There are many theories on what a good PLE value to stay above is. Microsoft used to recommend 300 seconds, but this was developed when server RAM values were in the 2 to 8GB range. This is hardly a useful comparison now. At this point I have been using a rough estimate of 300 seconds per 4Gb of RAM. So on a 64Gb server, I am looking for a PLE of around 4,800 seconds.
After collecting PLE data for a few days, I can graph the results in Excel to understand what is happening on my ERP database. The graph below is for a typical 24 hour period. It shows a steady climb in PLE until about 3:00AM when it drops dramatically. This huge drop is not a worry. The nightly database backup occurs at 3:05am and since it is disk intensive, I would expect a sharp drop. Once the backup ends, the PLE starts climbing right away. This tells me that the pages are expected to live for as much as 85,000 seconds (23.6 hours). In other words, there is not a lot of risk that I will be hitting the disks all of the time. I am well above my PLE target of 4800, meaning I could likely reduce RAM on the server without a lot of risk.
3) How Often is Windows Hitting the Paging File?
The last thing I wanted to look at was how often the Windows Server OS is hitting the paging file. A real time view of this can be found in the Windows Resource Monitory, and it is called
Hard Faults/sec. When you are seeing a lot of hard faults per second, that is an indication that the the system may be running low on memory, or the cache size needs to be adjusted. Remember that you cannot just look at memory on the SQL Instance, you also have to give the operating system some room to operate too.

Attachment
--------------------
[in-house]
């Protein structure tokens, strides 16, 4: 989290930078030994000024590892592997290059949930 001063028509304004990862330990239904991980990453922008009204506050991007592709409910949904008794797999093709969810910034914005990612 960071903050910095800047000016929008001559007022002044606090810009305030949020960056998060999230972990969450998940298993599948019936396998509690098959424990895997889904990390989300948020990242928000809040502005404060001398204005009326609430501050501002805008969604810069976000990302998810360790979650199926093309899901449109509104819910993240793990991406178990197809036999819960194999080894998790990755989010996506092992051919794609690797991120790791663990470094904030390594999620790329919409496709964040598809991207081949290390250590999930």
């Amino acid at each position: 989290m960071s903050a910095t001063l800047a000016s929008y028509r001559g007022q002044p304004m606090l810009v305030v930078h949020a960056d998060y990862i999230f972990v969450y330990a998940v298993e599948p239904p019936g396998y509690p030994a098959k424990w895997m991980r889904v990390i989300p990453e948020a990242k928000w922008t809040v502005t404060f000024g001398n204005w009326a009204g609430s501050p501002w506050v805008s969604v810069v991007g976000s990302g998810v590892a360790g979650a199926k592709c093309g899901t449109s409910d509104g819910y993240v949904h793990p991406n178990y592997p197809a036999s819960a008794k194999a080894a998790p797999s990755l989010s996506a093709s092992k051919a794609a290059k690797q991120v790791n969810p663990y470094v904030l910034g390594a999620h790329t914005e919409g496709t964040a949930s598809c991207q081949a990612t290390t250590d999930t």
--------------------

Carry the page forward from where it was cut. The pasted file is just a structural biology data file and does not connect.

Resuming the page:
The goal is not to attain zero hard faults. The goal is to make sure you are not pegging the scale all of the time, thus slowing down overall system performance.
So How Much RAM Already?
In my environment, all of our servers are virtual. We use VMware as a hypervisor. While I am happy to over-commit CPU cores, I am not a big fan of over-commitment with RAM. Usually, this means that RAM is my most valuable resource. As I mentioned earlier, our ERP database server was running 128Gb of RAM, per the ERP vendor’s recommendations. After monitoring and analyzing performance for a week under full load, we decided to cut the RAM down to 64Gb. SQL Server is limited to a max of 58Gb and the rest was left available to the server OS and overhead.
After making this change, we saw no drops in performance. There were no increased in hard faults per second. Additionally, there was no drop in SQL Server Page Life Expectancy. This right size was done to make room for a new ERP API server on the host, and RAM was getting a little scarce. At this point, I have no reason to reduce it further, since there is no pressure on our resources. Having said that, if I were lacking RAM on the host, I could absolutely see testing this again with 48Gb of RAM on the ERP database server.
It would be easy to check the PLE impact, I could simply cut the max available RAM for SQL Server and see what happens. If that went well, reducing overall server RAM would follow. Then it is just a matter of monitoring results.
Remember, These are Basics
These tips are not the end all, be all of RAM right sizing. They are a basic set of tools you can use to make initial adjustments up or down. When you are really trying to fine tune resources, there are more considerations you need to look at. I recommend this presentation as a good place to research other factors you should consider when doing right sizing.
Read more about ERP administration.